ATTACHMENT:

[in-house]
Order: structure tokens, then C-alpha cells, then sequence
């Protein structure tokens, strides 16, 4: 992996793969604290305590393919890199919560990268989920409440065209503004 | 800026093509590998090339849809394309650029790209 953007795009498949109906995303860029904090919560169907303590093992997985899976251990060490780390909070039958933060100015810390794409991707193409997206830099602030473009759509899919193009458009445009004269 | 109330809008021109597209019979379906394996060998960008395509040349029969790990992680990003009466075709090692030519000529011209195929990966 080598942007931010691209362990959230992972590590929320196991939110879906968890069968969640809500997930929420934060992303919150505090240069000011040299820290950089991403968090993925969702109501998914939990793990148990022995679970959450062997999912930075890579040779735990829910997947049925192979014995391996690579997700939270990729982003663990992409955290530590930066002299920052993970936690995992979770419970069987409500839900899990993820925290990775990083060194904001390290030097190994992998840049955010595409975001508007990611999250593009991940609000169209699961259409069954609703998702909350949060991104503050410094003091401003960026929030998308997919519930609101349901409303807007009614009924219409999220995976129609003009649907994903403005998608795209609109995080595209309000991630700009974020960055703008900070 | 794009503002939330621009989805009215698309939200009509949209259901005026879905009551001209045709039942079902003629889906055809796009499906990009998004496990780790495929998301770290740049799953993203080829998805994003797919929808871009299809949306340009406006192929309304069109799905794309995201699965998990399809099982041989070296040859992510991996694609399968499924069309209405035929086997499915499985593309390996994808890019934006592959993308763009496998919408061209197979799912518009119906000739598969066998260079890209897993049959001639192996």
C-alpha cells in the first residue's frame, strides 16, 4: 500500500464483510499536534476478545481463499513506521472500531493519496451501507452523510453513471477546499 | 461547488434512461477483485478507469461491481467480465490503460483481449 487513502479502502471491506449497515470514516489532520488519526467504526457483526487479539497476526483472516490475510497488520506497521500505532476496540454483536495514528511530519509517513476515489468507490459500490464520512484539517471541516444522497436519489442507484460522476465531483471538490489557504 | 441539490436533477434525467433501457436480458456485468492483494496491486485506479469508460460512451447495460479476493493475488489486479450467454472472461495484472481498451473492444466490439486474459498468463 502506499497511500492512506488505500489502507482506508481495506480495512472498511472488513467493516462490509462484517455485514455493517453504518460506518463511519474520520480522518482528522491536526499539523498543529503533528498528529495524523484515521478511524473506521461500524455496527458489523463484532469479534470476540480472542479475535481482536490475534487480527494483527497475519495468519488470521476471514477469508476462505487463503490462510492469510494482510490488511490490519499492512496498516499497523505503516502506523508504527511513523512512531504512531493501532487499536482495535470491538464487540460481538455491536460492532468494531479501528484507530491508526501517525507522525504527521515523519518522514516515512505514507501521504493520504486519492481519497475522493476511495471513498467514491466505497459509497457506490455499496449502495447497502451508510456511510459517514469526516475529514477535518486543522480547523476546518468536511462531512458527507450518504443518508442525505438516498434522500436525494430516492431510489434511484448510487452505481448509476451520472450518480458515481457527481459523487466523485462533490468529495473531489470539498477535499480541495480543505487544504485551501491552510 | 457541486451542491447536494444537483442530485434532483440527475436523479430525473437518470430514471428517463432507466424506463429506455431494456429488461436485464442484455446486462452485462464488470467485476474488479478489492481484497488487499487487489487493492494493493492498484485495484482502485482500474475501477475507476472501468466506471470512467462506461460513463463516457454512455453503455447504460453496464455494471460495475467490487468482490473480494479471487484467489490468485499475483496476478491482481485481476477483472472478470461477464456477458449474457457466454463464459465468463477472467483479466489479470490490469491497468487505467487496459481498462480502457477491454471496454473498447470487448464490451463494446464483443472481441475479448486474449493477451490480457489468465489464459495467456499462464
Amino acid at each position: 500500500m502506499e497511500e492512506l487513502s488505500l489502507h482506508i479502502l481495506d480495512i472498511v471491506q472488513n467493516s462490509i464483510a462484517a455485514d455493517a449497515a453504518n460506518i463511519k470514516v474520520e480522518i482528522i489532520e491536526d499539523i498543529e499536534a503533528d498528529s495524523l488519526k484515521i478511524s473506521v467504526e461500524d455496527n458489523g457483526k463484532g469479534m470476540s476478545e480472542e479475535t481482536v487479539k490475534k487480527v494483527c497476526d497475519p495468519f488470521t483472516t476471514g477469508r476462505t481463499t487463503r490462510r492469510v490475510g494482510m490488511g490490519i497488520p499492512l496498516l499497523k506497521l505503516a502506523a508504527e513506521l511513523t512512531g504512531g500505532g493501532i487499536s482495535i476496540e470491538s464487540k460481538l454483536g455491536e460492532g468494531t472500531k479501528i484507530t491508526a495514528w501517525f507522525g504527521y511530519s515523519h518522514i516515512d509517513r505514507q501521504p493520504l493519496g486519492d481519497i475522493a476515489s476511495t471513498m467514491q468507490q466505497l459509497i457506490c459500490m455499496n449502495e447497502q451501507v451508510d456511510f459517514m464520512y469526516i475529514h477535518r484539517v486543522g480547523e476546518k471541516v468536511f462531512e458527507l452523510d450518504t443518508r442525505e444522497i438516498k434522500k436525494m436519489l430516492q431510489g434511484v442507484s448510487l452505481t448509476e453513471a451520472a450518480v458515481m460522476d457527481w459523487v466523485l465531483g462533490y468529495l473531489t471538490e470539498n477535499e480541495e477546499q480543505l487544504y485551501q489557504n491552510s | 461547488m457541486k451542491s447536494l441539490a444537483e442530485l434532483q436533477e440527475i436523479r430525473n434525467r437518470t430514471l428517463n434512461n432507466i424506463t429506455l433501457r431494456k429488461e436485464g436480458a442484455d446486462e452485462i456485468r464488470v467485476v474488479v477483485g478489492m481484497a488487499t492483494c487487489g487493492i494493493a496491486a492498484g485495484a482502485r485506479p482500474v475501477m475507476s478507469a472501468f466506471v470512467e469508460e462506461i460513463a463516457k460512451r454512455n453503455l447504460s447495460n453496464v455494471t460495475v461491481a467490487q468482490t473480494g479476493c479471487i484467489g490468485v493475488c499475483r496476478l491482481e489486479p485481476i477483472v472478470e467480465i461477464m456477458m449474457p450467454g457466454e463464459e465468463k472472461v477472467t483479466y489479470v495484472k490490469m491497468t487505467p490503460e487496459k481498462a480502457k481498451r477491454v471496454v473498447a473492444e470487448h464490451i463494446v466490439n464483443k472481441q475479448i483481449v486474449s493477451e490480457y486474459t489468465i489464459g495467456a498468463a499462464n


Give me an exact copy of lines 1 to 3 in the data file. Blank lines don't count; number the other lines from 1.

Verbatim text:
[in-house]
Order: structure tokens, then C-alpha cells, then sequence
């Protein structure tokens, strides 16, 4: 992996793969604290305590393919890199919560990268989920409440065209503004 | 800026093509590998090339849809394309650029790209 953007795009498949109906995303860029904090919560169907303590093992997985899976251990060490780390909070039958933060100015810390794409991707193409997206830099602030473009759509899919193009458009445009004269 | 109330809008021109597209019979379906394996060998960008395509040349029969790990992680990003009466075709090692030519000529011209195929990966 080598942007931010691209362990959230992972590590929320196991939110879906968890069968969640809500997930929420934060992303919150505090240069000011040299820290950089991403968090993925969702109501998914939990793990148990022995679970959450062997999912930075890579040779735990829910997947049925192979014995391996690579997700939270990729982003663990992409955290530590930066002299920052993970936690995992979770419970069987409500839900899990993820925290990775990083060194904001390290030097190994992998840049955010595409975001508007990611999250593009991940609000169209699961259409069954609703998702909350949060991104503050410094003091401003960026929030998308997919519930609101349901409303807007009614009924219409999220995976129609003009649907994903403005998608795209609109995080595209309000991630700009974020960055703008900070 | 794009503002939330621009989805009215698309939200009509949209259901005026879905009551001209045709039942079902003629889906055809796009499906990009998004496990780790495929998301770290740049799953993203080829998805994003797919929808871009299809949306340009406006192929309304069109799905794309995201699965998990399809099982041989070296040859992510991996694609399968499924069309209405035929086997499915499985593309390996994808890019934006592959993308763009496998919408061209197979799912518009119906000739598969066998260079890209897993049959001639192996």